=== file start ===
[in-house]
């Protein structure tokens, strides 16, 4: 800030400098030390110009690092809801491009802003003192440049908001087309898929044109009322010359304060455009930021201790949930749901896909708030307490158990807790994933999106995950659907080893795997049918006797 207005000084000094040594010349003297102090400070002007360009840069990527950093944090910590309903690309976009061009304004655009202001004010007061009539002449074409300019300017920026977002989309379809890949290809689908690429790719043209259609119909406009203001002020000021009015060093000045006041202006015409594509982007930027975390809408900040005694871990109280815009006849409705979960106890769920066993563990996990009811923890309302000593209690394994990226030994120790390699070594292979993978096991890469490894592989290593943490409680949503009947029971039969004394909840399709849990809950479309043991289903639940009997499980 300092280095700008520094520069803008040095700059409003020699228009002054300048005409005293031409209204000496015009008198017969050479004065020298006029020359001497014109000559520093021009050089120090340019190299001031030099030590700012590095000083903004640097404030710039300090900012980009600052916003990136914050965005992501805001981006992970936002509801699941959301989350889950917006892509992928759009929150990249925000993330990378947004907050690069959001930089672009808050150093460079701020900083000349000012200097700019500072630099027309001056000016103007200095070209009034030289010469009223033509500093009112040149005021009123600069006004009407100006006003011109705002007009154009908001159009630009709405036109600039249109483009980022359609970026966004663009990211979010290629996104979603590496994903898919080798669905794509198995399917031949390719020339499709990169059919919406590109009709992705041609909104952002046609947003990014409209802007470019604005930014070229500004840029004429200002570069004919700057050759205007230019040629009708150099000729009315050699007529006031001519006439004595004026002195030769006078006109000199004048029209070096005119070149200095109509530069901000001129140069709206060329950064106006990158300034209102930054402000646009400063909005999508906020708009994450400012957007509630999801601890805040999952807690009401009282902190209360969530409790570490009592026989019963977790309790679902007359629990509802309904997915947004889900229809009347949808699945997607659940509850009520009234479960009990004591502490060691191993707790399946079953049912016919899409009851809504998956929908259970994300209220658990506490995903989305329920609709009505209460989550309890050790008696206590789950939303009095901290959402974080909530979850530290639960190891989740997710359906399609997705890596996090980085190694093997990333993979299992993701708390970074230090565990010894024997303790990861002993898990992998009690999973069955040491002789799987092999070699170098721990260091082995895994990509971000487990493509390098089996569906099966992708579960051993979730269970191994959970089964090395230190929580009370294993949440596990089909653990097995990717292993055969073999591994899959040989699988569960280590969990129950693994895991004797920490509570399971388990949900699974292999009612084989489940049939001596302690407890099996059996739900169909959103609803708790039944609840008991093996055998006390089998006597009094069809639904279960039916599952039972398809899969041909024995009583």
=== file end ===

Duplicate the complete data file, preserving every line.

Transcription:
[in-house]
């Protein structure tokens, strides 16, 4: 800030400098030390110009690092809801491009802003003192440049908001087309898929044109009322010359304060455009930021201790949930749901896909708030307490158990807790994933999106995950659907080893795997049918006797 207005000084000094040594010349003297102090400070002007360009840069990527950093944090910590309903690309976009061009304004655009202001004010007061009539002449074409300019300017920026977002989309379809890949290809689908690429790719043209259609119909406009203001002020000021009015060093000045006041202006015409594509982007930027975390809408900040005694871990109280815009006849409705979960106890769920066993563990996990009811923890309302000593209690394994990226030994120790390699070594292979993978096991890469490894592989290593943490409680949503009947029971039969004394909840399709849990809950479309043991289903639940009997499980 300092280095700008520094520069803008040095700059409003020699228009002054300048005409005293031409209204000496015009008198017969050479004065020298006029020359001497014109000559520093021009050089120090340019190299001031030099030590700012590095000083903004640097404030710039300090900012980009600052916003990136914050965005992501805001981006992970936002509801699941959301989350889950917006892509992928759009929150990249925000993330990378947004907050690069959001930089672009808050150093460079701020900083000349000012200097700019500072630099027309001056000016103007200095070209009034030289010469009223033509500093009112040149005021009123600069006004009407100006006003011109705002007009154009908001159009630009709405036109600039249109483009980022359609970026966004663009990211979010290629996104979603590496994903898919080798669905794509198995399917031949390719020339499709990169059919919406590109009709992705041609909104952002046609947003990014409209802007470019604005930014070229500004840029004429200002570069004919700057050759205007230019040629009708150099000729009315050699007529006031001519006439004595004026002195030769006078006109000199004048029209070096005119070149200095109509530069901000001129140069709206060329950064106006990158300034209102930054402000646009400063909005999508906020708009994450400012957007509630999801601890805040999952807690009401009282902190209360969530409790570490009592026989019963977790309790679902007359629990509802309904997915947004889900229809009347949808699945997607659940509850009520009234479960009990004591502490060691191993707790399946079953049912016919899409009851809504998956929908259970994300209220658990506490995903989305329920609709009505209460989550309890050790008696206590789950939303009095901290959402974080909530979850530290639960190891989740997710359906399609997705890596996090980085190694093997990333993979299992993701708390970074230090565990010894024997303790990861002993898990992998009690999973069955040491002789799987092999070699170098721990260091082995895994990509971000487990493509390098089996569906099966992708579960051993979730269970191994959970089964090395230190929580009370294993949440596990089909653990097995990717292993055969073999591994899959040989699988569960280590969990129950693994895991004797920490509570399971388990949900699974292999009612084989489940049939001596302690407890099996059996739900169909959103609803708790039944609840008991093996055998006390089998006597009094069809639904279960039916599952039972398809899969041909024995009583």